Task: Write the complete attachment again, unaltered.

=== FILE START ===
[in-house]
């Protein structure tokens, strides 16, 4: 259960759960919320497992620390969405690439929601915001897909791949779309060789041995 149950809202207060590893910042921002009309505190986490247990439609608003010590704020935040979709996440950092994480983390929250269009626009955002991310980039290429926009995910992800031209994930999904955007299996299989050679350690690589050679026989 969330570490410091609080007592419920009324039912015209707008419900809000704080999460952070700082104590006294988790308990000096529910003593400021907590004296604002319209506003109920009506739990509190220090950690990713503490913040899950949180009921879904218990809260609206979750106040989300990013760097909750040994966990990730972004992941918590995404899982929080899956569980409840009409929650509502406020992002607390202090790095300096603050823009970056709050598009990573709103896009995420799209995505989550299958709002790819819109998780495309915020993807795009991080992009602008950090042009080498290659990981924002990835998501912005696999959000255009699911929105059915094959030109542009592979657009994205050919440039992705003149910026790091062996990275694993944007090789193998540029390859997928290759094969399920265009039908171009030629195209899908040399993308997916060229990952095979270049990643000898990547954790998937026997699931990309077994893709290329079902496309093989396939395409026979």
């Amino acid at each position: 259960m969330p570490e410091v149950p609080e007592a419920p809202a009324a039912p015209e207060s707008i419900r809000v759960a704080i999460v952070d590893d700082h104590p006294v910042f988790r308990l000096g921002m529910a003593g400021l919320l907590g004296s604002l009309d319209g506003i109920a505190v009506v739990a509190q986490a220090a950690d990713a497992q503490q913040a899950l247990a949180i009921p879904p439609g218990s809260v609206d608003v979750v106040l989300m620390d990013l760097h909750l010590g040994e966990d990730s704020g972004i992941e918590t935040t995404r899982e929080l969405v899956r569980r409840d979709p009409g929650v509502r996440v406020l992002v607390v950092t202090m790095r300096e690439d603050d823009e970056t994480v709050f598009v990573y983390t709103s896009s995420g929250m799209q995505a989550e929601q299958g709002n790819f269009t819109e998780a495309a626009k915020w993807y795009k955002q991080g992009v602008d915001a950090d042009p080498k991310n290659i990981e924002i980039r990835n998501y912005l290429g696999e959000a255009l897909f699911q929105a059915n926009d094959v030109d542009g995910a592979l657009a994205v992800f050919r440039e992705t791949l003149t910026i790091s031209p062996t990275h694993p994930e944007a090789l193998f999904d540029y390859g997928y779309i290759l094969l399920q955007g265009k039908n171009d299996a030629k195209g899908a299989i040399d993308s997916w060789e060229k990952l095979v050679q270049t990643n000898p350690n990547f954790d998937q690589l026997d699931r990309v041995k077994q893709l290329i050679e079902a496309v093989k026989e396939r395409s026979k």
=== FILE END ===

[in-house]
């Protein structure tokens, strides 16, 4: 259960759960919320497992620390969405690439929601915001897909791949779309060789041995 149950809202207060590893910042921002009309505190986490247990439609608003010590704020935040979709996440950092994480983390929250269009626009955002991310980039290429926009995910992800031209994930999904955007299996299989050679350690690589050679026989 969330570490410091609080007592419920009324039912015209707008419900809000704080999460952070700082104590006294988790308990000096529910003593400021907590004296604002319209506003109920009506739990509190220090950690990713503490913040899950949180009921879904218990809260609206979750106040989300990013760097909750040994966990990730972004992941918590995404899982929080899956569980409840009409929650509502406020992002607390202090790095300096603050823009970056709050598009990573709103896009995420799209995505989550299958709002790819819109998780495309915020993807795009991080992009602008950090042009080498290659990981924002990835998501912005696999959000255009699911929105059915094959030109542009592979657009994205050919440039992705003149910026790091062996990275694993944007090789193998540029390859997928290759094969399920265009039908171009030629195209899908040399993308997916060229990952095979270049990643000898990547954790998937026997699931990309077994893709290329079902496309093989396939395409026979």
């Amino acid at each position: 259960m969330p570490e410091v149950p609080e007592a419920p809202a009324a039912p015209e207060s707008i419900r809000v759960a704080i999460v952070d590893d700082h104590p006294v910042f988790r308990l000096g921002m529910a003593g400021l919320l907590g004296s604002l009309d319209g506003i109920a505190v009506v739990a509190q986490a220090a950690d990713a497992q503490q913040a899950l247990a949180i009921p879904p439609g218990s809260v609206d608003v979750v106040l989300m620390d990013l760097h909750l010590g040994e966990d990730s704020g972004i992941e918590t935040t995404r899982e929080l969405v899956r569980r409840d979709p009409g929650v509502r996440v406020l992002v607390v950092t202090m790095r300096e690439d603050d823009e970056t994480v709050f598009v990573y983390t709103s896009s995420g929250m799209q995505a989550e929601q299958g709002n790819f269009t819109e998780a495309a626009k915020w993807y795009k955002q991080g992009v602008d915001a950090d042009p080498k991310n290659i990981e924002i980039r990835n998501y912005l290429g696999e959000a255009l897909f699911q929105a059915n926009d094959v030109d542009g995910a592979l657009a994205v992800f050919r440039e992705t791949l003149t910026i790091s031209p062996t990275h694993p994930e944007a090789l193998f999904d540029y390859g997928y779309i290759l094969l399920q955007g265009k039908n171009d299996a030629k195209g899908a299989i040399d993308s997916w060789e060229k990952l095979v050679q270049t990643n000898p350690n990547f954790d998937q690589l026997d699931r990309v041995k077994q893709l290329i050679e079902a496309v093989k026989e396939r395409s026979k």